How to Keep the Kids Busy When They Can’t Play Outside-MainPhoto

How to Keep the Kids Busy When They Can’t Play Outside-MainPhoto

Like to take quizzes? Try this one:

When it’s too cold for my children to play outside, I:
a) Let them watch unlimited television and videos
b) Organize a marathon session of board games
c) Force them to clean their rooms
d) Lock myself in the bedroom with 2 seasons of Downton Abbey and a bottle of merlot

And the correct answer is, well, not d.

The holidays were wonderful, weren’t they? The kids were excited about Christmas and family visits. You had the opportunity to make cookies together and decorate the house with handmade paper chains and you have all the photos to prove it. Then vacation was over and the kids went back to school.

Read Related: 5 Family-Friendly Winter Activities

Days later, the winter weather—ice storms, snow and sub-zero temperatures—set in, closing schools and making it too dangerous for the kids to be outside longer than it takes to go from the car to the front door. With a bit of planning and clever use of supplies on hand, you should be able to keep the kids from fighting and the house from needing a makeover when winter strikes with a vengeance.

You know the bad weather is coming; the TV weather reporters are outdoing each other with tales of armageddon. As frantic shoppers elbow each other stocking up on bread, milk, and toilet paper, make a run to the discount stores and stock up on supplies of your own. Depending on the age of your kids, a few simple toys can buy hours of activity. For the cost of coloring books and a new box of crayons, you can buy some contentment, if not silence. Older kids might like a model kit or a craft kit. And there’s always bottled bubbles. They don’t stain and in a place like a warm basement, they provide quiet fun.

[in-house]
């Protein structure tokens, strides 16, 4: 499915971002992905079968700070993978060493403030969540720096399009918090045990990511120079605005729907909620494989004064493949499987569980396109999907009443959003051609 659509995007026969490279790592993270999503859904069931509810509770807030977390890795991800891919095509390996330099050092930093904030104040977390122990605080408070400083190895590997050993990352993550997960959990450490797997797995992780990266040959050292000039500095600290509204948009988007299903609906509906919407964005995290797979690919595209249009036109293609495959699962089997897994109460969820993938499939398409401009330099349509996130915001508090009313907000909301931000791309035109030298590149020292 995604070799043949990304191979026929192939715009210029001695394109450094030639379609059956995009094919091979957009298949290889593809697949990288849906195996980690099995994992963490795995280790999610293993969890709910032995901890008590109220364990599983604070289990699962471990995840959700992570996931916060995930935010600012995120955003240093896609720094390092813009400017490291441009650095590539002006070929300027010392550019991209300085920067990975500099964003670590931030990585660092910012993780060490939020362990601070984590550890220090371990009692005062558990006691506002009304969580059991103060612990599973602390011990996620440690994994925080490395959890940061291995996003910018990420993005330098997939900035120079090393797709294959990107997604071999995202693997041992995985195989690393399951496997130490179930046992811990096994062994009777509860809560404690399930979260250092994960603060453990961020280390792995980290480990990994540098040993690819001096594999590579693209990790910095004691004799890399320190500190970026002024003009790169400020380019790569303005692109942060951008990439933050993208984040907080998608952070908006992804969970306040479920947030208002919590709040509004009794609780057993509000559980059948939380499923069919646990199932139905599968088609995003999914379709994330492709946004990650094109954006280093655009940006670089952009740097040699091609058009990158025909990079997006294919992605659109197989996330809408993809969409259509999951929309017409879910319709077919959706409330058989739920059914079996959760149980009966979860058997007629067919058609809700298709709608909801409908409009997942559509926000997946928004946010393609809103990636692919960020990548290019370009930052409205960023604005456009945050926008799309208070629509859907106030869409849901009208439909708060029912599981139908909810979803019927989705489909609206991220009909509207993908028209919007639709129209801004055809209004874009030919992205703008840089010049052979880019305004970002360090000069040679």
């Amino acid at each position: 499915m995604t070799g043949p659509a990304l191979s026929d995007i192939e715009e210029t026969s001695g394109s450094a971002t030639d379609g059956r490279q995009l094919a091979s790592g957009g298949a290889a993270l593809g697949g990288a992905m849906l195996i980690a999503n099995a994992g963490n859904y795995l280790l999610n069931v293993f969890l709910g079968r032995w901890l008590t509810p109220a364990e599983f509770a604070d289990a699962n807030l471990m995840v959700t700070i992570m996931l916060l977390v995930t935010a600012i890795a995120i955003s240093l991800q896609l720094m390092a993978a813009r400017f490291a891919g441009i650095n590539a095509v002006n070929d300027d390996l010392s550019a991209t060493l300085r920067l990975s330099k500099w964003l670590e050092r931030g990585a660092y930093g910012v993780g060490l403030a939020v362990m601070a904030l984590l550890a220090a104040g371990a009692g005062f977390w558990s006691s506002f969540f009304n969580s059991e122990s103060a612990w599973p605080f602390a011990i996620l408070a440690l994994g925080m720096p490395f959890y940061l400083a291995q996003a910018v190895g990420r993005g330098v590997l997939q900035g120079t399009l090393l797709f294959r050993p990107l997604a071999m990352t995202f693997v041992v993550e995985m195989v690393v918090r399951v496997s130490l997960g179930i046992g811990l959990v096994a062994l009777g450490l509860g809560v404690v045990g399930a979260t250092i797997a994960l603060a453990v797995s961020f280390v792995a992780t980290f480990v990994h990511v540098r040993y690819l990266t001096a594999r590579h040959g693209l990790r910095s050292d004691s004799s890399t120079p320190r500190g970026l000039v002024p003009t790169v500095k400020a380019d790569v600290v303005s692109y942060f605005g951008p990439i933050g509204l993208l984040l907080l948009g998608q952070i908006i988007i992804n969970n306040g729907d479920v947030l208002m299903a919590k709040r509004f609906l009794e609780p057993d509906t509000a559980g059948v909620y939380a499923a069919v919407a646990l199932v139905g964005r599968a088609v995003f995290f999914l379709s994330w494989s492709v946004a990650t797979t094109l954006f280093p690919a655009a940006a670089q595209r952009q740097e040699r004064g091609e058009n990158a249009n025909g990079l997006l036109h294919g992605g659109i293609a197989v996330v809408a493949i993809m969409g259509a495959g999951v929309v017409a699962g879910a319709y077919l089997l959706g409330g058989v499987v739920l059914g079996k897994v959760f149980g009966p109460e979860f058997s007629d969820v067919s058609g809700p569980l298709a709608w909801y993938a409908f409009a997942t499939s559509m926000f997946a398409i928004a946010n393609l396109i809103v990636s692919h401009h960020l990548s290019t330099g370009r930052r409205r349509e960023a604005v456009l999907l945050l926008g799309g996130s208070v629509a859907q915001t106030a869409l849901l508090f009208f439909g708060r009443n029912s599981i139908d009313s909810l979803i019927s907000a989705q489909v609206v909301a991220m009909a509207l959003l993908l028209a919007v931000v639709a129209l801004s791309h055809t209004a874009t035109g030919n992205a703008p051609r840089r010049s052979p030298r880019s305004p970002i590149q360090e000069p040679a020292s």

If the basement is warm enough, and the kids are small enough, dig out the plastic swimming pool from last summer, fill it with warm water and turn the basement into an indoor pool. You can’t hurt the concrete floor. When the water gets cold, hand out chalk and let the kids get creative. Or hand out paint brushes and buckets of water and let the kids “paint” the walls.

If the weather caught you unprepared and the weathercasters are scrambling to explain how none of their sophisticated systems forecast the catastrophe outside the front door, make do with supplies on hand.

  • Hand out rolls of toilet paper (assuming you stocked up) and let the kids wrap each other into suits of armor or princess dresses and be sure to take photos. Find the recipe for homemade play dough and have at it. Bake the items till they harden, and then mix together flour, water and food coloring for paint. It’s sloppy but fun.

  • Let the kids fix dinner, with help of course. You’ve got to cook anyway, you might as well get them involved. Little kids can snap the ends off green beans. Older kids can use a knife to slice carrots. Have them help you make biscuits for dinner. They might not be uniformly shaped but it’s  guaranteed, your kids will never have any that taste better.

  • Dust off the board games and play a round. Older kids will tire of Chutes and Ladders but they can put up with it for a half hour to entertain younger siblings, giving you time to fold laundry or make a phone call.

  • Let your kids have a room and close your eyes to what happens there. It’s only one day, or two at the most that you’ll have to shut off the door to hide the mess. Let them set up a blanket tent, hand over a “camp” lunch and remember you can clean up once the school reopens.


  • Hit the library. You may have to explain to your kids that before iPads and e-readers, the library was how one acquired reading material. If you don’t have a card, sign everyone up. Find out when the toddler book time is. Let everyone check out a few books and once home, let everyone chose a “secret” place to read. You might find them reading in the closet by flashlight or on a nest of pillows on the floor of the family room.

  • Hit the mall. Many malls have a “children’s playground” for toddlers to run off steam. After an hour of that, treat everyone to ice cream before heading home. You might even have the chance to speak in complete sentences to people your own age.

  • When all else fails, pop a bowl of popcorn, grab the snuggly blankets and park on the couch with a G-rated movie you can all enjoy. One day of video saturation is not going to turn their brains to mush.

Relax and enjoy the time with your kids. There’ll be time to clean up the house and get things back on schedule when the weather lets up. Before you know it, they’ll be off to college and on to their own lives, where they can complain about how their kids are stuck inside and driving them nuts.